Teaching ART + MATH
Ronald D. McIntosh
A Florentine Renaissance architect
named Brunelleschi recognized
math and art as inseparable. He
developed the concept of “one-
point perspective” and discovered
that drawing lines to converge on a
single point in space creates a dimi-
nution of objects in a cogent, elegant
illusion of real-
istic depth on a
point is on the horizon line. From
this point, straight lines drawn in
measured degrees apart from one
measurement (inches, centimeters,
etc.) can be combined to create a
harmonious drawing. For instance,
the drawing might be of a plaza,
surrounded by columns, steps, and
entrances to buildings.
Professional learning communities (PLCs) are designed
to increase and improve the
time teachers spend working with one another planning curriculum for mathematics, reading,
writing, history, English, and other
by their school.
help to improve
test scores in math
coupled their subject areas for years.
American public high schools have
a history of integrating art and
English, music and theater,
math and science. Why
not combine English with
physical education, science
with dance and theater,
and art with math?
Such a change would
require an increase in the
frequency of PLC meetings.
PLCs can meet anywhere
from two times a month
for an hour or twice a week
for thirty to sixty minutes.
The goal is to continue
meeting at agreed-upon
times, throughout the current school year, the next
year and continuously,
until it is part of the overall teaching strategy. In
my estimation, students
who learn by combining
core subjects with electives
will increase their depth of
knowledge by learning the
subject with consistent frequency.
Math combined with . . . Art!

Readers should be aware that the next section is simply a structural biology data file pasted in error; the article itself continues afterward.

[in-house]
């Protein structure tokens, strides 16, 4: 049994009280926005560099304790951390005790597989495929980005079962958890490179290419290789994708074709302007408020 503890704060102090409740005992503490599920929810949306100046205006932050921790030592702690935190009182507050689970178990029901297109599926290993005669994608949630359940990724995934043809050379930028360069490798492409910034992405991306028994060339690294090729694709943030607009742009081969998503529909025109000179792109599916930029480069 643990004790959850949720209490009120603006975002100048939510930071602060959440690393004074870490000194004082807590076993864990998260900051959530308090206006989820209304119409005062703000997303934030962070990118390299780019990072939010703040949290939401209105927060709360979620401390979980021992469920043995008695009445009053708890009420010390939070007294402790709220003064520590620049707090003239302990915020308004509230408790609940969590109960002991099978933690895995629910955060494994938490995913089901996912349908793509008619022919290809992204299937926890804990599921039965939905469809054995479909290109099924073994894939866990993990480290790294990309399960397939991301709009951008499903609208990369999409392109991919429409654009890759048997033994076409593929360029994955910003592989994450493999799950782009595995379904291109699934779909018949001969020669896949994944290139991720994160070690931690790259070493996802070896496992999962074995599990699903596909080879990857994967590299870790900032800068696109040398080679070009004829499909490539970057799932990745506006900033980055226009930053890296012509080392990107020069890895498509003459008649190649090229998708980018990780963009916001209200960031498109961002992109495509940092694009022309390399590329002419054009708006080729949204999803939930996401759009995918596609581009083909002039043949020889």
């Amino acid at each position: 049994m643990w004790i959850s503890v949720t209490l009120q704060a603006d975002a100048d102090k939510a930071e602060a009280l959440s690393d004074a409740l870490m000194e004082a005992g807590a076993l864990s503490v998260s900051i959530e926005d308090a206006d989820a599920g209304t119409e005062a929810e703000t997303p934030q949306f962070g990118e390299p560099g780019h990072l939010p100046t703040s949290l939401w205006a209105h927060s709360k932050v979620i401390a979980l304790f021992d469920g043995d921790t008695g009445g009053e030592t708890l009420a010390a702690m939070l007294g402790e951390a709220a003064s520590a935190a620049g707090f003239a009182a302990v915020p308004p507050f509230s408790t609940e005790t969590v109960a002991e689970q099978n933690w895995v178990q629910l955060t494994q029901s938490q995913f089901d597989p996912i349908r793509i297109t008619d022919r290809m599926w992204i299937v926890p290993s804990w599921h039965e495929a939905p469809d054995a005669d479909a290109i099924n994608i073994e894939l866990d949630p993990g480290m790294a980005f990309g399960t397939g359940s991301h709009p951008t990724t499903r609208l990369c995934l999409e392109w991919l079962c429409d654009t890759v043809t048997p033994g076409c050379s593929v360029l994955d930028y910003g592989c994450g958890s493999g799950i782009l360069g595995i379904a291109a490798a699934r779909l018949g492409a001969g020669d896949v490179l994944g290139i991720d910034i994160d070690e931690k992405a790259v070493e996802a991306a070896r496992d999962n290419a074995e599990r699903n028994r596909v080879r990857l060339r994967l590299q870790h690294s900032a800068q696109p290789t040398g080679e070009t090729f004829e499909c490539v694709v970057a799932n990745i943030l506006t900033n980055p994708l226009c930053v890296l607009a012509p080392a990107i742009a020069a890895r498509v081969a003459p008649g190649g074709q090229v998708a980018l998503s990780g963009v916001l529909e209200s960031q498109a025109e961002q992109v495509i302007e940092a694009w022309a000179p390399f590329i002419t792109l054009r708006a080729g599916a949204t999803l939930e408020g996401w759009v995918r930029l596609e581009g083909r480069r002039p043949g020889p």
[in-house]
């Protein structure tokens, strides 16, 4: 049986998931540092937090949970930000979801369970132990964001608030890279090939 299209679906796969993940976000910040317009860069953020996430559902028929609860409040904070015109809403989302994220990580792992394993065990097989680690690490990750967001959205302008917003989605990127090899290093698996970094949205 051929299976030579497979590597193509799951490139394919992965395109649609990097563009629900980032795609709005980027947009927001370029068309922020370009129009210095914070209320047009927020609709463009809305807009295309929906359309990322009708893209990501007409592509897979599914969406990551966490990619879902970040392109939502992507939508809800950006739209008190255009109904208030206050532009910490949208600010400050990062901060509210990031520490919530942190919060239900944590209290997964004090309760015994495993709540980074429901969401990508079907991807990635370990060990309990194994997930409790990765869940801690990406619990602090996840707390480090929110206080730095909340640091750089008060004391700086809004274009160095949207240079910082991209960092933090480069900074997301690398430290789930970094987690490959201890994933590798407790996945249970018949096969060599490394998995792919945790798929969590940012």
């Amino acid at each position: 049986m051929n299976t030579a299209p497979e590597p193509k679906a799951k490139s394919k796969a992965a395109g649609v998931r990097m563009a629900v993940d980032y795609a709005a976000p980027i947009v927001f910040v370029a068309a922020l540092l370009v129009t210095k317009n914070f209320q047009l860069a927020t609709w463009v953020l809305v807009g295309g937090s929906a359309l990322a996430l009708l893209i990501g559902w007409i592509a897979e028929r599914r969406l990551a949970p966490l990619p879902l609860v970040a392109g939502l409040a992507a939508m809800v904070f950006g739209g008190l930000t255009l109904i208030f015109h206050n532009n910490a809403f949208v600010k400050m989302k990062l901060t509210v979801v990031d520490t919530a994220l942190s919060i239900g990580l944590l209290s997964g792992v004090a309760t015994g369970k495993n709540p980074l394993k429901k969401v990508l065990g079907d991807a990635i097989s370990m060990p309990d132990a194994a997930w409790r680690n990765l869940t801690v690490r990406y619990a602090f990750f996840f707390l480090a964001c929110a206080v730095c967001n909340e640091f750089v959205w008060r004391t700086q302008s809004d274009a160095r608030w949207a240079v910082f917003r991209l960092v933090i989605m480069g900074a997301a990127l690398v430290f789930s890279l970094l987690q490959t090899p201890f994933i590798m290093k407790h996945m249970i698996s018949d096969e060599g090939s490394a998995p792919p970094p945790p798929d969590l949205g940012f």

Such a combination would require
the involvement of both the math
and art teachers, uniting their areas
of expertise with a goal of improving math skills and math scores.
The study of perspective offers one
Students who learn by
combining core subjects
with electives will increase
their depth of knowledge.
If the teacher chooses, he or she
can define the various aspects of
the drawing by writing out degrees,
pointing out perpendicular lines and
planes and discussing volume, mass,
and area. It is likely that many other
math vocabulary terms would be
represented in the drawing.
A math or art teacher may actually write on a drawing where math
terms appear, acquainting the students with a visual definition. The
students gain a greater understand-
Attributes of a
1. Administrators, teachers, educational assistants, and volunteers are highly involved.
2. Academic displays in the hallways and classrooms serve as
evidence of learning
3. Sports, music, drama, art, and
shop accomplishments are on
4. Each individual is actively
teaching or learning—working
in their school with a sense of
place and initiative.
Jessica Sewell, Eiffel Tower. Colored
pencil and watercolor. Kingwood High
School, Kingwood, Texas.
another can create a 360° radius.
Adding to these lines 90° squares
and rectangles connected to these
radiating lines helps form a proportionate distance from foreground to
Geometric shapes, like squares
and rectangular cubes, spheres,
cylinders, circles, and ellipses used
in perspective with a standard of
ing through a self-learning experience of how to measure degrees,
how to describe the measurements
and define what the lines do in
During the week or two that the
students are involved with this proj-